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wait() and sleep()

 
Ashwin Kumar
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what could be diffrent scenarios to use wait() and sleep() methods, it sounds the purpose of these methods is similar. I know wait() is from Object Class and sleep() from Thread, but the purpose sounds similar.PLease clarify me ???
 
Joe Sondow
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wait() and sleep() are quite different.

wait() causes a thread to give up its lock on the object on which wait is called. The thread then sits in a blocked/waiting state until the object being waited on receives a notify message from another thread. Then the waiting thread wakes up and attempts to continue executing, having regained the lock on the object. wait() must be called from a context that is synchronized on the object in question.

sleep() causes a thread to pause its execution for a specified time, taking all its locks with it. It will wake up after the time expires, without being notified. sleep() can be called from a synchronized or non-synchronized context.
 
marc weber
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Basically, wait is used when a thread is "waiting" for a certain condition to be met, at which time it will presumably be "notified" so it can resume. (See the notify and notifyAll methods in Object.) This is often used with resources protected by a lock (synchronized code). While waiting, the thread releases its lock on those resources so that other threads can use them.

On the other hand, sleep is basically a pause in the thread's execution. Locks are not released while sleeping, although the CPU is freed up to do other things.

See the Java Tutorial on threads...
http://java.sun.com/docs/books/tutorial/essential/threads/index.html
 
Edwin Dalorzo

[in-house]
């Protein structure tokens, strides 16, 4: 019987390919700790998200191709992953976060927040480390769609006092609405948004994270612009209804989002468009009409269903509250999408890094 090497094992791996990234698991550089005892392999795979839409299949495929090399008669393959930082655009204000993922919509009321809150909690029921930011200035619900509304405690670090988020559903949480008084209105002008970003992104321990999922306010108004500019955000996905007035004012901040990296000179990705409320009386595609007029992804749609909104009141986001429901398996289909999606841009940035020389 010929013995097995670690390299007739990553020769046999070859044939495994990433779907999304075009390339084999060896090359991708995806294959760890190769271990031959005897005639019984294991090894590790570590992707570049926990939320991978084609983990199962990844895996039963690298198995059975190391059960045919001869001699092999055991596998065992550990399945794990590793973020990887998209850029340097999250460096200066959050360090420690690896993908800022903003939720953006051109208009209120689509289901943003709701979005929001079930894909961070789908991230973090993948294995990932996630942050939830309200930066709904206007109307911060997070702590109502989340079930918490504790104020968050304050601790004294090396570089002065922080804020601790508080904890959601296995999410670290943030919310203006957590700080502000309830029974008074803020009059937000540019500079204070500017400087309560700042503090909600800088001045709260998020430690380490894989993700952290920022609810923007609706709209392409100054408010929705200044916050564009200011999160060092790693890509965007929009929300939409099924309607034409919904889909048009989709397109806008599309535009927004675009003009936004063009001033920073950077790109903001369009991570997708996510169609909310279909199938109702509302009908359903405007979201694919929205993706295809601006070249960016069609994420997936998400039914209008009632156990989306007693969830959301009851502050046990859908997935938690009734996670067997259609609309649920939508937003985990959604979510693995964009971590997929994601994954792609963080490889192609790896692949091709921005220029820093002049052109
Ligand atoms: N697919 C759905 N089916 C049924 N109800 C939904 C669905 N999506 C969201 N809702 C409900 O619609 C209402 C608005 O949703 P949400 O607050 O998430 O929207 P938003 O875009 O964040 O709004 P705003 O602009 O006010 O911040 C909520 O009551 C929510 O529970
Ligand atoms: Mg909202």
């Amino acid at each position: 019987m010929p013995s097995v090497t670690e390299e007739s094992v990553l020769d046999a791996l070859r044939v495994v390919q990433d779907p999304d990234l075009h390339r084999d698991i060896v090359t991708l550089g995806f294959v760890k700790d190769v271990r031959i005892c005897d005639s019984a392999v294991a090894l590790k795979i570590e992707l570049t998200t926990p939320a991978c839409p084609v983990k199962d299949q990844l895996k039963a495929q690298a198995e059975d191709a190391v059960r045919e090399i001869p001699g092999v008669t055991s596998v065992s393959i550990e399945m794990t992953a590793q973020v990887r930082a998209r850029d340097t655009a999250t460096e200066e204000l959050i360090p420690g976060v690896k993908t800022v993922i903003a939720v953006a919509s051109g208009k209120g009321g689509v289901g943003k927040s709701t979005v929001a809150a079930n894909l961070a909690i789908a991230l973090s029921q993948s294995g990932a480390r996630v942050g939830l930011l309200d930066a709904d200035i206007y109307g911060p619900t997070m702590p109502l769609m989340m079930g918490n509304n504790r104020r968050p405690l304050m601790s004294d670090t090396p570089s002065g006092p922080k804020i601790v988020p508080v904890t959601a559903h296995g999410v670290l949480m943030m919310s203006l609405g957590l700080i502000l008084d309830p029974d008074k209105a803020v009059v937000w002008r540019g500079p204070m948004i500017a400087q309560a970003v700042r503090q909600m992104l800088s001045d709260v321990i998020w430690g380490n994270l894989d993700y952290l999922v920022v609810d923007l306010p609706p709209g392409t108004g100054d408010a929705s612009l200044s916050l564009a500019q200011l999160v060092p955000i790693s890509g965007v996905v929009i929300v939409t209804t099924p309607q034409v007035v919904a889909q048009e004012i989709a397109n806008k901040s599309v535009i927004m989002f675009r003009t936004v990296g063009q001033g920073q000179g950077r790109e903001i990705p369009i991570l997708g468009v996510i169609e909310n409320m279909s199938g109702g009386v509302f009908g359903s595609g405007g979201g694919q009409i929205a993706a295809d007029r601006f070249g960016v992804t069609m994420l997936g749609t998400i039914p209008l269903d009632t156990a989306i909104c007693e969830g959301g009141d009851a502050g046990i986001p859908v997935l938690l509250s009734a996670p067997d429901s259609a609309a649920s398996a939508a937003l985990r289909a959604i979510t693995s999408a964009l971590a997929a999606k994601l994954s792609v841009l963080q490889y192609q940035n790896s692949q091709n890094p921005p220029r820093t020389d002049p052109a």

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Usually you use wait and notify methods when at least two threads are sharing a common resource. It's typical in a consumer/producer relationship.

Imagine, for example, a thread (producer) which is pushing objects into a stack, and concurrently another thread (consumer) which is popping them out.

If the producer realizes that the stack is full you could make the producer thread to "wait" until the consumer has has popped out all the items. Likewise, if the consumer pops all the items out of the stack, then the stack is empty, and the consumer could notify the producer to stop waiting and continue to push items into the stack.

I wrote this sample code, but I do no have a Java compiler here, so I apologize in case it does not compile. I hope it helps at least for illustrative purposes.



[ April 26, 2005: Message edited by: Edwin Dalorzo ]
[ April 26, 2005: Message edited by: Edwin Dalorzo ]
 
Joe Sondow
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Here's a debugged version of Edwin's nifty example:

 
Edwin Dalorzo
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Thanks Joe.

I appreciate it.
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